On January 20, 2016, the Department of Labor's (DOL) Wage and Hour Division released an Administrator's Interpretation addressing what it considers to be a growing concern: joint employment. As a result, you may be liable for wage violations for employees that you didn't know you had or think were yours.

DOL's interpretation is significant in two ways. First, the DOL is asking courts to abandon their own standards for joint employment and instead adopt a standard created specifically for agricultural workers, and is doing so without promulgating a new regulation under the Fair Labor Standards Act (FLSA). Second, the DOL itself will likely apply this expansive test in its own investigations of potential joint employers

Joint employment describes a situation where an employee works for more than one employer at the same time. Consider, for example, an office that contracts with a staffing agency to fill a temporary position. While the employee might have been hired and paid by the staffing agency, she might report to management at the office, have her schedule set by the office, and wear the office's insignia on her uniform or name badge. In this way, she could be an employee of both the staffing agency and the office at the same time.

This is important because under the FLSA, joint employers can be held liable for the wage violations of a secondary or intermediary employer. This means that if you subcontract out some of your work, and the subcontractor doesn't pay its employees properly, you could owe those employees back pay and, potentially, additional liquidated damages and attorney's fees.

Different courts have different rules regarding what constitutes a joint employment relationship. While it is generally accepted that a court will look at the "economic realities" of the employment situation—i.e., it will attempt to determine the extent to which the employee is dependent on the potential joint employer—the factors that courts consider and how they weigh those factors vary considerably. While the specifics of the current tests differ, they tend to focus on how much control the potential joint employer has on the employee. If an employer exercises more control by, for example, having the power to hire and fire the worker, supervising the worker closely, and determining the worker's pay, it is more likely to be found to be a joint employer and thus liable for wage violations.

DOL's new interpretation seeks to bring unity to the "economic reality" test from an unlikely source—the Migrant and Seasonal Agricultural Worker Protection Act (MSPA). The MSPA was enacted specifically to govern farm labor and agricultural contractors. While the MSPA and the FLSA share some traits and definitions, the MSPA has a much more expansive take on the joint employment relationship. The MSPA still considers control a part of the joint employer analysis, but control is only a small part of the MSPA's seven-part test, which, if applied to all employers, examines:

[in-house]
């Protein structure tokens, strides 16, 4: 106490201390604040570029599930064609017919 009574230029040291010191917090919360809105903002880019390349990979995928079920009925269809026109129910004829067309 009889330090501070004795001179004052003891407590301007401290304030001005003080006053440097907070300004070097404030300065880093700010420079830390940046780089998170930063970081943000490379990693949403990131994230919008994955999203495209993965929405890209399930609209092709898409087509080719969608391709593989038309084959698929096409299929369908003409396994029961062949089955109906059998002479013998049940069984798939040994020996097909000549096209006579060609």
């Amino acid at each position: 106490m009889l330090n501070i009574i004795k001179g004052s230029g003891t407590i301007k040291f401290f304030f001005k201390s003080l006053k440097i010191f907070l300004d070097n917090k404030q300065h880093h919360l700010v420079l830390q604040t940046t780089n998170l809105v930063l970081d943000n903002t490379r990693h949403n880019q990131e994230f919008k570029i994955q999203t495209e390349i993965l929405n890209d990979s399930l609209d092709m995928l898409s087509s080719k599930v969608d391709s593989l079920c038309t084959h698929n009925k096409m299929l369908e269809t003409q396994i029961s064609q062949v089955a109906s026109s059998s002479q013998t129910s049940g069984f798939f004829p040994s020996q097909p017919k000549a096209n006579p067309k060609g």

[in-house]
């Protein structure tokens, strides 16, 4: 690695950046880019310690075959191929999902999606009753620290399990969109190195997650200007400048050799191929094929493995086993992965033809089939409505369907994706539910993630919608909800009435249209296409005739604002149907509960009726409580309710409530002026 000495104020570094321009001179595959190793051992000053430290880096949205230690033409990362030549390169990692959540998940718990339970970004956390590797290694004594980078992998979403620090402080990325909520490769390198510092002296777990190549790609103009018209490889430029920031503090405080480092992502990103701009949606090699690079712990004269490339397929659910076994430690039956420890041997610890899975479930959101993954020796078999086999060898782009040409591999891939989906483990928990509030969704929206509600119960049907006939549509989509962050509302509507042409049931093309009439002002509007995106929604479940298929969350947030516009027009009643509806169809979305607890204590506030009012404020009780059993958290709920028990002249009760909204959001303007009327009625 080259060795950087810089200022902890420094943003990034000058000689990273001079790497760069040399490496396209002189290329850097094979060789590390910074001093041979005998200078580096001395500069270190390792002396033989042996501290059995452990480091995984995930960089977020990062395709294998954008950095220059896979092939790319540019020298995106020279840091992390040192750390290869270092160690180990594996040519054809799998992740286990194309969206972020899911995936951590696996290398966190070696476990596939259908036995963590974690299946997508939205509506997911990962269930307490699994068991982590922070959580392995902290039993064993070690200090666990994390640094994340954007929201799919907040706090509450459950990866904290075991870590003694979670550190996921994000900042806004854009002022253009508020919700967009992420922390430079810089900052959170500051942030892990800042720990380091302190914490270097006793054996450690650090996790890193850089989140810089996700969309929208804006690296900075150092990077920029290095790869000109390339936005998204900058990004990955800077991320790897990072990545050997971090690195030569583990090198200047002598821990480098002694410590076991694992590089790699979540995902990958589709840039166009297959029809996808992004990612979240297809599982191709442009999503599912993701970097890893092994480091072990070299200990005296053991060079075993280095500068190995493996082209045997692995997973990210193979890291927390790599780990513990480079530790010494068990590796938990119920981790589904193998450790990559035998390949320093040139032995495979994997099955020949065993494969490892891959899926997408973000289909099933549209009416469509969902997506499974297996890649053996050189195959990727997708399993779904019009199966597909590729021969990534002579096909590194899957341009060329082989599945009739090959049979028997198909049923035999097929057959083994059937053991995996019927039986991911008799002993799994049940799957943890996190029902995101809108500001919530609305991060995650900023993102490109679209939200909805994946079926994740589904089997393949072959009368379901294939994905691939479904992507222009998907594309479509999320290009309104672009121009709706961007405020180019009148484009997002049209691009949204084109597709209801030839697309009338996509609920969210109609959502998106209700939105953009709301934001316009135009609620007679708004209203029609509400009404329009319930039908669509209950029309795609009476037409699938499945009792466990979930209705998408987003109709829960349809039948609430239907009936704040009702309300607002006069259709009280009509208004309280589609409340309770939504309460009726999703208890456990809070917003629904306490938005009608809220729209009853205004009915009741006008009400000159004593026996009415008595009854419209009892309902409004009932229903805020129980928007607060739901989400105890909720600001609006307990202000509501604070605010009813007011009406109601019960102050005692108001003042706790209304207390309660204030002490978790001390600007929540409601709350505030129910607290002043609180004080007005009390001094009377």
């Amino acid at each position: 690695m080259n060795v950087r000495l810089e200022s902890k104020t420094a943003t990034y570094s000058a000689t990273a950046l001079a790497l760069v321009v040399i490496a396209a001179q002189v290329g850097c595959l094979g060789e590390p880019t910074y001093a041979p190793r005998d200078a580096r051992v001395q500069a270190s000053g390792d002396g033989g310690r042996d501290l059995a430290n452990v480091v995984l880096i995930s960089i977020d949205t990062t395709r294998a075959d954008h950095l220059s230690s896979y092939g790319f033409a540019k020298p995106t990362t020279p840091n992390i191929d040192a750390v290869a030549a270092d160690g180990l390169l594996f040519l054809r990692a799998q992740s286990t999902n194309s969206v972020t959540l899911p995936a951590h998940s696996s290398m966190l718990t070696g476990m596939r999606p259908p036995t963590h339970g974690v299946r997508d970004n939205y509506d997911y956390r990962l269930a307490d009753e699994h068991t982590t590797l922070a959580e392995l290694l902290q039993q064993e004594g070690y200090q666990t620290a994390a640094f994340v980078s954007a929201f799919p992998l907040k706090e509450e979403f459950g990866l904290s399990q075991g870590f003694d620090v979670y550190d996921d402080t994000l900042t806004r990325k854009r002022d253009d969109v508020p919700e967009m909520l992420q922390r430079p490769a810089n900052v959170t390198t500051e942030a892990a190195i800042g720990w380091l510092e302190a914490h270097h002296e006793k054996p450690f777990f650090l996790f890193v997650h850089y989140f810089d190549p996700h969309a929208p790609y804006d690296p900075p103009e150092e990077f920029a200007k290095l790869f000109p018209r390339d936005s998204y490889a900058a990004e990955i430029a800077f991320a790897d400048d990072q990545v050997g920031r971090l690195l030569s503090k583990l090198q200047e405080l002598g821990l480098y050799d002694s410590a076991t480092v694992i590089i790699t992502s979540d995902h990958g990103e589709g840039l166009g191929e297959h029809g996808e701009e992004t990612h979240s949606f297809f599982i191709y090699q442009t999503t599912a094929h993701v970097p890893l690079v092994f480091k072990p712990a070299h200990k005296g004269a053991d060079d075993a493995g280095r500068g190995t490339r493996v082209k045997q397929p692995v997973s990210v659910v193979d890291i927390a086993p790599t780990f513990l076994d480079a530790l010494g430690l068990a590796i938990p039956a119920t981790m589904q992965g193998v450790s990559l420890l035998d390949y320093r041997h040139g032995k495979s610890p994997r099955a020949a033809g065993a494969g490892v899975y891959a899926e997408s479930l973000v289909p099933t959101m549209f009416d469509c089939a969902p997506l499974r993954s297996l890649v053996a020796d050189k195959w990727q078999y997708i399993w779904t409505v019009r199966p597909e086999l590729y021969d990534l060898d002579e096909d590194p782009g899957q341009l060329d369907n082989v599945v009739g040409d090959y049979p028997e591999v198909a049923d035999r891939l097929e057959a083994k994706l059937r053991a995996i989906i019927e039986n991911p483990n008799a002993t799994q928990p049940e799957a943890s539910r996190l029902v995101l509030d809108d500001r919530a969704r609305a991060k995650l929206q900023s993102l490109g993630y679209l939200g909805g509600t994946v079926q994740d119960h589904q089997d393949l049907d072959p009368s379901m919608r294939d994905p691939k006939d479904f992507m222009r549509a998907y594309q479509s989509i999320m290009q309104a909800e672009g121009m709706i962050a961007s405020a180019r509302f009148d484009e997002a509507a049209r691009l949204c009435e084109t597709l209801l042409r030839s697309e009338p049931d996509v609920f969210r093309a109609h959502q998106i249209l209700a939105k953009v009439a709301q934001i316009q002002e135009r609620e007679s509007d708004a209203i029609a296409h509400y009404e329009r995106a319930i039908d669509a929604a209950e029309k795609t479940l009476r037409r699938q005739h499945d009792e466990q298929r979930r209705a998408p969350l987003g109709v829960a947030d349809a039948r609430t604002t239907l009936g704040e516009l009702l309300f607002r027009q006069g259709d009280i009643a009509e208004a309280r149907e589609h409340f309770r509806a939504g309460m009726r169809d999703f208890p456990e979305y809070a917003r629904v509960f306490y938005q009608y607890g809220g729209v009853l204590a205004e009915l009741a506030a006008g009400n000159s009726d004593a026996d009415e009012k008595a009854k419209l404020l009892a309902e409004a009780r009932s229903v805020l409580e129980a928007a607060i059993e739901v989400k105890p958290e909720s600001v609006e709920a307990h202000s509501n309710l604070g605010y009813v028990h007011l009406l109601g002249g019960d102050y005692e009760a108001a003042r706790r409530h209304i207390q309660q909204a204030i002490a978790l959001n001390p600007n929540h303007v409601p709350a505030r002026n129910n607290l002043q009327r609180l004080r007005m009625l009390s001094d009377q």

1. Whether the employer has the power, either alone or through a contractor, to direct, control, or supervise the worker(s) or the work performed;
  2. Whether the employer has the power, directly or indirectly, to hire or fire, modify the employment conditions of, or determine the pay rates or the methods of wage payment for the worker(s);
  3. The degree of permanency and duration of the relationship of the parties;
  4. The extent to which the services rendered by the worker(s) are repetitive, rote tasks requiring skills that are acquired with relatively little training;
  5. Whether the activities performed by the worker(s) are an integral part of the overall business operation of the employer;
  6. Whether the work is performed on the employer's premises, rather than on premises owned or controlled by another business entity; and
  7. Whether the employer undertakes responsibilities in relation to the worker(s) that are commonly performed by employers, such as preparing and/or making payroll records, preparing and/or issuing paychecks, paying FICA taxes, providing workers' compensation insurance, or providing equipment or materials required for the job.

Compared to many courts' current tests, the MSPA regulation focuses much more on the type of work being performed, whether it is being performed on the employer's premises, and the duration of the relationship. The DOL does not explain how or why this test, which was created in the very specific context of farm labor, applies in other industries. This expansive view of joint employment could be very problematic in industries where employers frequently outsource important but unskilled work.

Time will tell whether courts will adopt the DOL's broad view of the joint employer relationship. But right now, this opinion tells us that the Department of Labor is looking very closely at employers' staffing practices. Employers must be very conscientious about who is performing their work, how their subcontracting relationships are structured, and how those workers are compensated.